Degenerative Disc Disease
Degenerative disc disease is a condition that can develop in all sections of the spine, due to wear and tear in the cushioning discs that sit between your vertabrae and protect them from being damaged.
Degeneration in the discs of the spine is a natural occurrence that progresses with age, but some people have more severe degeneration due to genetics, lifestyle, or injury. Each cushioning disc in your spine contains a gel-like interior surrounded by a tough covering. Typically, problems begin when there are tears in the tough covering and scar tissue forms. This scar tissue has less structural integrity than the healthy tissue, and over time, repeated tearing or scarring in more than one place can cause the entire disc to weaken. When the disc weakens, it begins to lose its water content and the ability to properly cushion and protect your spine. Weakness can also cause the disc to tear, bulge, or herniate and compress a nerve root, causing pain.
Typically, the first symptom of degenerative disc disease is pain in the lower back (lumbar spine) that extends down into the buttocks and the upper parts of the thighs. Bone spurs or bulging/herniated discs may also be present, compressing nerves and triggering the onset of additional symptoms such as tingling, numbness, or burning in the same areas. Disc degeneration in the neck (cervical spine), can cause similar symptoms in the neck, arms and hands, especially when standing or moving the head, and loss of mobility. While degeneration can also occur in the upper back (thoracic spine), symptoms are less common in this section of the spine.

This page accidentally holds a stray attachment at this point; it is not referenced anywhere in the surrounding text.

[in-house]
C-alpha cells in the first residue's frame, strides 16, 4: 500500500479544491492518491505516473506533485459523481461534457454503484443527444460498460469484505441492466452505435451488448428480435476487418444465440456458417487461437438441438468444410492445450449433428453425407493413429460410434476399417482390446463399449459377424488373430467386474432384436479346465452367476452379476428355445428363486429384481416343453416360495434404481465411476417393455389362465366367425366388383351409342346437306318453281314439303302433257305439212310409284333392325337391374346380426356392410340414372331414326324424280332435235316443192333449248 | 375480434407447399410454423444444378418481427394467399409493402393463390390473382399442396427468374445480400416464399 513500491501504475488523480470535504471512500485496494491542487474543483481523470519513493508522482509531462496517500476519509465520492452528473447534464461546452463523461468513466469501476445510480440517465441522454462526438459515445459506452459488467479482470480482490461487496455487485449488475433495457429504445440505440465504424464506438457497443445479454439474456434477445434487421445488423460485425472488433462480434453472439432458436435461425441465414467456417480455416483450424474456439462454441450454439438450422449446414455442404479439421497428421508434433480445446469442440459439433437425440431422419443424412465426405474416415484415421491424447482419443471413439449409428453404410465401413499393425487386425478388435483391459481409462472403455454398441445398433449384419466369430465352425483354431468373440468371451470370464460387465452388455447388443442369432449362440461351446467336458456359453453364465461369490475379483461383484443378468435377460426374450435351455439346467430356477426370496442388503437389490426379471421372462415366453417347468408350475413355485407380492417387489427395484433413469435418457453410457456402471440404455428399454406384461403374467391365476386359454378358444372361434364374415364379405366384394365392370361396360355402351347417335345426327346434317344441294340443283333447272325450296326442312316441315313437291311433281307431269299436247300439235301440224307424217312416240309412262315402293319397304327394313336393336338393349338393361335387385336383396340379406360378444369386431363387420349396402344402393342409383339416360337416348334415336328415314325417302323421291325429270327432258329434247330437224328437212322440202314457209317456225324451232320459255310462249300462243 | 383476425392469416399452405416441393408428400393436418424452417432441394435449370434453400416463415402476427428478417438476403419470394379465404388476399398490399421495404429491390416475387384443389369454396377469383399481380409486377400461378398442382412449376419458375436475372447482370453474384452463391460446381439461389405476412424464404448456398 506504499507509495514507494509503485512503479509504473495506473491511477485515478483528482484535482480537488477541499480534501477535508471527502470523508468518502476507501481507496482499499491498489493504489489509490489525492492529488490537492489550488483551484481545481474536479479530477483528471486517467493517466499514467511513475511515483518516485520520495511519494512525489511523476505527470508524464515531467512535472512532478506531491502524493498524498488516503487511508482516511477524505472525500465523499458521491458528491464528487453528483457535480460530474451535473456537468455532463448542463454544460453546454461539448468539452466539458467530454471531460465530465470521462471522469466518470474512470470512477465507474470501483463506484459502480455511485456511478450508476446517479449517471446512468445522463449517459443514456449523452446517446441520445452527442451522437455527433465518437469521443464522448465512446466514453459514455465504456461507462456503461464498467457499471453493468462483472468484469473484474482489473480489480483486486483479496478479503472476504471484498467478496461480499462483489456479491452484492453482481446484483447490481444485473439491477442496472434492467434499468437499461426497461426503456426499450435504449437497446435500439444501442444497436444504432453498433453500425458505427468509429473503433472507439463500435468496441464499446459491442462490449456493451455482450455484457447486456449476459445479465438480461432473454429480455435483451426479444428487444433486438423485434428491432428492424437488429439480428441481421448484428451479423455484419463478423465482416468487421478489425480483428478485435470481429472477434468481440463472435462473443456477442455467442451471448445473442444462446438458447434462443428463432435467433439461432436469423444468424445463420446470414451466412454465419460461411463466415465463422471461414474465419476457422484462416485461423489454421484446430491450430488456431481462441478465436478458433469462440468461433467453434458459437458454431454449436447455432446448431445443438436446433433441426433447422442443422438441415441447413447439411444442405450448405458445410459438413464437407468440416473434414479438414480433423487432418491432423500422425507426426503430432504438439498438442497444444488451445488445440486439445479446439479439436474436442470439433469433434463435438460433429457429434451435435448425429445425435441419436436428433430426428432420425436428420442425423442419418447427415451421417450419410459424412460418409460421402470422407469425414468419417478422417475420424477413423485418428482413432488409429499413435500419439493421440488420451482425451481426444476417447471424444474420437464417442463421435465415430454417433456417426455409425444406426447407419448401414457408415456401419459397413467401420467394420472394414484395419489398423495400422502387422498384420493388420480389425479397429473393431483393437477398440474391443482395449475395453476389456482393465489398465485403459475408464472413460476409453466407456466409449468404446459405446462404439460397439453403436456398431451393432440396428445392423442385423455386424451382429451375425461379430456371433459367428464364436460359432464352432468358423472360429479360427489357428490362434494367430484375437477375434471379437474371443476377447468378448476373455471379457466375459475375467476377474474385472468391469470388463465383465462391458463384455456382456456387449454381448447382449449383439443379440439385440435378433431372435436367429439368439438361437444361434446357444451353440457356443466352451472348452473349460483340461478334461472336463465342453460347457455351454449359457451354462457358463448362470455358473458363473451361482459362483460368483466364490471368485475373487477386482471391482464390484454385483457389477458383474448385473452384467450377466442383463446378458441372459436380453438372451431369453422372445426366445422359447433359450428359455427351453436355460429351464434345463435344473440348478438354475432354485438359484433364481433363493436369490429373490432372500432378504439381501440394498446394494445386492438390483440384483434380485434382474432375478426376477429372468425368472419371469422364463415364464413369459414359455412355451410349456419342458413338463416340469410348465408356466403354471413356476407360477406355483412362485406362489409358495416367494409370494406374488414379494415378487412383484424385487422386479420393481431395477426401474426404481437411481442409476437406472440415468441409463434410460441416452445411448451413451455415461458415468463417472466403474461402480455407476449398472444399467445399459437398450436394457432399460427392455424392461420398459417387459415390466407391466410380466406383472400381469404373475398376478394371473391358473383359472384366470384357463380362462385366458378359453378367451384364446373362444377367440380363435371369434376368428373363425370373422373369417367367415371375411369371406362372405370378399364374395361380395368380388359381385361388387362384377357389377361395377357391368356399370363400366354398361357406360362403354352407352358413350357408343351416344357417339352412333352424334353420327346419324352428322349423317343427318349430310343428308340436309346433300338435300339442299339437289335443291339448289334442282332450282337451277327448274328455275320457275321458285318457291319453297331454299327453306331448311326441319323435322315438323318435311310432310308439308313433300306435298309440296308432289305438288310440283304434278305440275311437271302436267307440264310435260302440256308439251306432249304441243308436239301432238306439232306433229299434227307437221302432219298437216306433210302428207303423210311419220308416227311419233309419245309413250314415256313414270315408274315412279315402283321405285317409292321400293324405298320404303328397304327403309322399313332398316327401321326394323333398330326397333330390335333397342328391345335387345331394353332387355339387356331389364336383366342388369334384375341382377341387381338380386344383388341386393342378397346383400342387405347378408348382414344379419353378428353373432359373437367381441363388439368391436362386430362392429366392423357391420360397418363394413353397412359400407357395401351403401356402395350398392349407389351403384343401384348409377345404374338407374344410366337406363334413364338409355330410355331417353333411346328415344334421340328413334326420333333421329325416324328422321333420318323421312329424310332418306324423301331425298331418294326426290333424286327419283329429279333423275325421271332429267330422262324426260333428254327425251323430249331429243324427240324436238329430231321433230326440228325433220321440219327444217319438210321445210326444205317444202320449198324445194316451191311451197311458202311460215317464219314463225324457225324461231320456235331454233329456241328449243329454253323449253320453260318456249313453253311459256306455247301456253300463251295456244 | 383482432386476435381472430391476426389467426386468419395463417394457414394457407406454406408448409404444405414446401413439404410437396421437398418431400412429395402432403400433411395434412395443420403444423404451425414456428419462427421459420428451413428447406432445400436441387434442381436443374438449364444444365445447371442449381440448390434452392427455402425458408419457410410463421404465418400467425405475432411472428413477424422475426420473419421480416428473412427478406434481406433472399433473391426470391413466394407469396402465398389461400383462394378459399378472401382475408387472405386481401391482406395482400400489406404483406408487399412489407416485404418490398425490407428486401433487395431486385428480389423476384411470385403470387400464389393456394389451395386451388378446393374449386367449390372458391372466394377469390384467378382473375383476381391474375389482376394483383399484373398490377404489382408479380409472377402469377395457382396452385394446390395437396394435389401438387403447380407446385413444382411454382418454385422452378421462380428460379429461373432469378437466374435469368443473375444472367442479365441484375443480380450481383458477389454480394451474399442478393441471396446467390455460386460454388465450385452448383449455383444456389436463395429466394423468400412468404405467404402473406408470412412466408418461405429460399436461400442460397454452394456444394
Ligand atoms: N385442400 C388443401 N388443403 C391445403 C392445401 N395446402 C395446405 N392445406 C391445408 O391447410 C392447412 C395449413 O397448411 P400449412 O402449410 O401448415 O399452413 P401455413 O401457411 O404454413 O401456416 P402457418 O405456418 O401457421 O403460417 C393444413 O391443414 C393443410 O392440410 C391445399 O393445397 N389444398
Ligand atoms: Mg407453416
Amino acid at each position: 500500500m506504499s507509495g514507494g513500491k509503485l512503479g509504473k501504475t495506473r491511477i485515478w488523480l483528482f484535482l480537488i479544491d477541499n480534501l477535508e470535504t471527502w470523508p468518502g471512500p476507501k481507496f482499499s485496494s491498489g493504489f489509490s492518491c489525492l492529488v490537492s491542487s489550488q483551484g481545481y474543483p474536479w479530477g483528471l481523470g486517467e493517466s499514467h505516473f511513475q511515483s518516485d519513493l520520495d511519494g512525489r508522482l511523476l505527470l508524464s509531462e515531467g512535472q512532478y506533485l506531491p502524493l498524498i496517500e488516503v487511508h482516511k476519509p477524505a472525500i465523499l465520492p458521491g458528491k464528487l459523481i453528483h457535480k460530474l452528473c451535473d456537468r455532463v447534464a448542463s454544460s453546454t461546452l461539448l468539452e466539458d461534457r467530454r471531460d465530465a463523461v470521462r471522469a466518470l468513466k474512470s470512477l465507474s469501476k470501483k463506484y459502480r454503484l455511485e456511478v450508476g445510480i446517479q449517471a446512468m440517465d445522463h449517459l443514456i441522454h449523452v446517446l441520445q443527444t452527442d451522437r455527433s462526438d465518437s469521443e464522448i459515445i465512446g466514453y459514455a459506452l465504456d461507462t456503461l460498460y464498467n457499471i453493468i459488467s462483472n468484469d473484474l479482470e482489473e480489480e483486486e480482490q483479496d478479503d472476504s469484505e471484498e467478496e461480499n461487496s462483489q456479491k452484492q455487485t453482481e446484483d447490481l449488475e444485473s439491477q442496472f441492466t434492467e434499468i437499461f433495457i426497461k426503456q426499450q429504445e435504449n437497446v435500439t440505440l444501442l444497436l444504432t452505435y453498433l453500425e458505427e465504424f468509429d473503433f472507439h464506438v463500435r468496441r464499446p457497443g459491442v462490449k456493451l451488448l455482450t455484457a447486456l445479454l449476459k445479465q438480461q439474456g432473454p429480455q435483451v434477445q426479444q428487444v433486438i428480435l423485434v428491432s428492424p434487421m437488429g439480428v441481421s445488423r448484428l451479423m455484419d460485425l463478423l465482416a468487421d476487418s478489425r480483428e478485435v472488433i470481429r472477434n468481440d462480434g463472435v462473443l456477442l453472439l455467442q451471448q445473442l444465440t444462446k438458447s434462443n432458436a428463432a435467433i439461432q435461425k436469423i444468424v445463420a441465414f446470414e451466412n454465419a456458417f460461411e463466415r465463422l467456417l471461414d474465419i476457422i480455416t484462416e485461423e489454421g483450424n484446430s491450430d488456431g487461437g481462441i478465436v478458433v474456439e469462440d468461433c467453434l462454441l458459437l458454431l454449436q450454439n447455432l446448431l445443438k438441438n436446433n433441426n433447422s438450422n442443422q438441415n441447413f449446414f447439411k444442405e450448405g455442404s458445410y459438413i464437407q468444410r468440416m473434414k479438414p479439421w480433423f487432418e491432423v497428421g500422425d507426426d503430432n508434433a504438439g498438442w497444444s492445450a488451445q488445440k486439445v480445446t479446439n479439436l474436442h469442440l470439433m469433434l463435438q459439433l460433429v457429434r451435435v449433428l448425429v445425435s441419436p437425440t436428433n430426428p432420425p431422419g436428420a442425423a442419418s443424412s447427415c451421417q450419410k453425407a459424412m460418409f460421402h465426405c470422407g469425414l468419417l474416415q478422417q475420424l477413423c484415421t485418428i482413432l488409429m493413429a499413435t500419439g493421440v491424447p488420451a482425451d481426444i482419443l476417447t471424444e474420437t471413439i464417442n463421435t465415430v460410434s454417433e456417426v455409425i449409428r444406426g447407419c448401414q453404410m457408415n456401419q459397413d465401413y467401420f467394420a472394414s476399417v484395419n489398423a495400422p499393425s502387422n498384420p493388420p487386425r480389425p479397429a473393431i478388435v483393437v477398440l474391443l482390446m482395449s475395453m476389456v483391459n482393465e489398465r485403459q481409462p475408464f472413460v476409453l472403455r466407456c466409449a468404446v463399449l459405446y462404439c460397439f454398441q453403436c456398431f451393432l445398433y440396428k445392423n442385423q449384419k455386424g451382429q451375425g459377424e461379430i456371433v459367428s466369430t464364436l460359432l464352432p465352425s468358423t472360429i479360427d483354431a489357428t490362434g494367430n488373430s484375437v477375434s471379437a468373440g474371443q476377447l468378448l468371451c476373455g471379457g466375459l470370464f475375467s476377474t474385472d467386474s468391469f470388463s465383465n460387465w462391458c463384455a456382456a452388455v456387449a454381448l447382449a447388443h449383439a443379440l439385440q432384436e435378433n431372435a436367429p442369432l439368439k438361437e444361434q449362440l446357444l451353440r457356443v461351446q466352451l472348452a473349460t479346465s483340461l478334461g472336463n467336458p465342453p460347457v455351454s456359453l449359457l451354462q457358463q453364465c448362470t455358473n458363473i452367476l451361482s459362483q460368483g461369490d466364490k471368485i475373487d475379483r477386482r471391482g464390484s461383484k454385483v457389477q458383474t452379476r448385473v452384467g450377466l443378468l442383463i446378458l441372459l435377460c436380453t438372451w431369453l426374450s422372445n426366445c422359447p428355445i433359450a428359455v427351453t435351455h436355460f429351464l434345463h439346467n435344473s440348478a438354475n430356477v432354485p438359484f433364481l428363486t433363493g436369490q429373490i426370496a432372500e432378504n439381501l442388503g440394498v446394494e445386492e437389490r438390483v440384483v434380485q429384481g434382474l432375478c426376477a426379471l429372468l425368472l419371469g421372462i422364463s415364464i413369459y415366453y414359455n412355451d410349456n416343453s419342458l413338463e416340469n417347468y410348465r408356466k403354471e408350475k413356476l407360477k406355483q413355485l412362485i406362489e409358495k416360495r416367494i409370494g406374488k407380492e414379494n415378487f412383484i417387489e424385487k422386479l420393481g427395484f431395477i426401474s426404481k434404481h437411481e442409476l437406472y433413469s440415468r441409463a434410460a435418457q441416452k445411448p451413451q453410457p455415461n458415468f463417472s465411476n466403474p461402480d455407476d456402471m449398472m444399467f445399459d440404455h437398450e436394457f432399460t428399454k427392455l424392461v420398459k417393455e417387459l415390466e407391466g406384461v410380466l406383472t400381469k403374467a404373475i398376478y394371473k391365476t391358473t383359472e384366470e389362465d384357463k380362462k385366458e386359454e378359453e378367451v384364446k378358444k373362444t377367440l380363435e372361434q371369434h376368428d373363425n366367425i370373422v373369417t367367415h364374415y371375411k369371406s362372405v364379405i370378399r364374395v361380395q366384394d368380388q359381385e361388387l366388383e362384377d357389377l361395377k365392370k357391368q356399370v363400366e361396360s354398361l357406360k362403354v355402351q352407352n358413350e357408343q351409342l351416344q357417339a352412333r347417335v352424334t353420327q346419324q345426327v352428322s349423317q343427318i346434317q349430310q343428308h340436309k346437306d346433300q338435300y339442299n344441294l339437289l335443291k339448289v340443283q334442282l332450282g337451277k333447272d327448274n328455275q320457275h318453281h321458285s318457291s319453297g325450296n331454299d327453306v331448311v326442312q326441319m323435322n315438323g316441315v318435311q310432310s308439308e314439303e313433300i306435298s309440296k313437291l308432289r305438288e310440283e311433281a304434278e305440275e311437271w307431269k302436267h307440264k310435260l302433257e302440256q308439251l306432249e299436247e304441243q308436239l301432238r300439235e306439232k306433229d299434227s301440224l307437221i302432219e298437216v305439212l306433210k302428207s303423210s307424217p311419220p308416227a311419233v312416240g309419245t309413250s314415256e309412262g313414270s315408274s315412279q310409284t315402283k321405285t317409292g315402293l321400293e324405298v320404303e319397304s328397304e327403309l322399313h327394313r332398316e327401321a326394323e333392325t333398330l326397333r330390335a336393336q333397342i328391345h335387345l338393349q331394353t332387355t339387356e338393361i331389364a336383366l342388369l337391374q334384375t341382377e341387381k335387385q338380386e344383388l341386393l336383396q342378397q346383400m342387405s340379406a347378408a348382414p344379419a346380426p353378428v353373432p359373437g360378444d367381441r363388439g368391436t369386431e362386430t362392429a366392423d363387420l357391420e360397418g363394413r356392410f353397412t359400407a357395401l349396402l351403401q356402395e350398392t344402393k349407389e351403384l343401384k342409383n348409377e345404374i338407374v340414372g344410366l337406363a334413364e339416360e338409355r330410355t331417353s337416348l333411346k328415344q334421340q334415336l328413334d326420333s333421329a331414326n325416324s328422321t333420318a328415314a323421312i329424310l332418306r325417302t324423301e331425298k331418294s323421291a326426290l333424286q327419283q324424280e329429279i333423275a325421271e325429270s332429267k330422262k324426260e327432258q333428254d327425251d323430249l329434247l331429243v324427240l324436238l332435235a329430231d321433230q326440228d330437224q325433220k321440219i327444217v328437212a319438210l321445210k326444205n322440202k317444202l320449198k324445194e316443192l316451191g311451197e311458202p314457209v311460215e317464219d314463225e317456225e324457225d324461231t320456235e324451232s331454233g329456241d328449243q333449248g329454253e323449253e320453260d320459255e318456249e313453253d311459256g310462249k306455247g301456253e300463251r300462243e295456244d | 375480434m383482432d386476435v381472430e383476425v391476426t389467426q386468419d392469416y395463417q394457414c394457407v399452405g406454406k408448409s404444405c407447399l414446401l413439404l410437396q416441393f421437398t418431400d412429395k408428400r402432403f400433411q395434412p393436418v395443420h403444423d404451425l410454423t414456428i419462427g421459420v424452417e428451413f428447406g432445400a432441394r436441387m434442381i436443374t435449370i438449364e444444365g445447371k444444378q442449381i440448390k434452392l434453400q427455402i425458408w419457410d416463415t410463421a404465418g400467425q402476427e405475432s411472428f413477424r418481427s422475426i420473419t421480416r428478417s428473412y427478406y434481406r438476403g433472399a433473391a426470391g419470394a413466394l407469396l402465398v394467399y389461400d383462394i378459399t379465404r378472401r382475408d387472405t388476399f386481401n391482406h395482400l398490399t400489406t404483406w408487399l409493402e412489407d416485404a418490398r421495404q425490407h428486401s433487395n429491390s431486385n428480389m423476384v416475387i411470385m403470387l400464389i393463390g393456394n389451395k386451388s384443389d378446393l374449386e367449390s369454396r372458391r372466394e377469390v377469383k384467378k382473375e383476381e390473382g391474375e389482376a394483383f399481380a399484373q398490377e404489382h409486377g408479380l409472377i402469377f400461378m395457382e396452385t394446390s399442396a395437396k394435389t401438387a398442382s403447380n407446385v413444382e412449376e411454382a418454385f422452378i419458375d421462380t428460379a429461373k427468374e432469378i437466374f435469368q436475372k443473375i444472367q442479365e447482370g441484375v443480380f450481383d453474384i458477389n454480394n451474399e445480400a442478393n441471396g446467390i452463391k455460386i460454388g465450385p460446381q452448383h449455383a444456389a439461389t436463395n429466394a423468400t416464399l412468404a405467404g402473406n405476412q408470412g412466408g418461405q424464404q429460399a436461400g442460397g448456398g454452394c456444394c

North American Spine partner physicians have the broadest range of minimally invasive solutions for your back or neck pain. Depending on the location and severity of your pain, your treatment will fall into one of the following categories:
- Decompression: Minimally invasive decompression surgery aims to relieve pressure on the spinal nerves. This pressure can be caused by many conditions. Using a surgical laser, if necessary, soft tissue will be removed and pressure on nerves will be relieved. For more on decompression, see Decompression.
- Stabilization/Fusion: Minimally invasive stabilization/fusion surgery aims to restore spinal stability lost to collapsed discs. Diseased material is removed and stability is regained by fusing vertebrae or replacing diseased material with specialized hardware. For more on stabilization, see Stablization.
- Injections: Injections aim to reduce inflammation, block pain, and/or aid in the regeneration of healthy nerve passages. These procedures often are not permanent solutions, but they may be repeated when pain returns. They are extremely quick procedures with virtually no recovery time.
- Other Procedures: North American Spine partner physicians may suggest other types of procedures, including the placement of a Spinal Cord Stimulator, an implanted device that blocks the pain signals created by a variety of conditions. For more on our other procedures, see Other Procedures.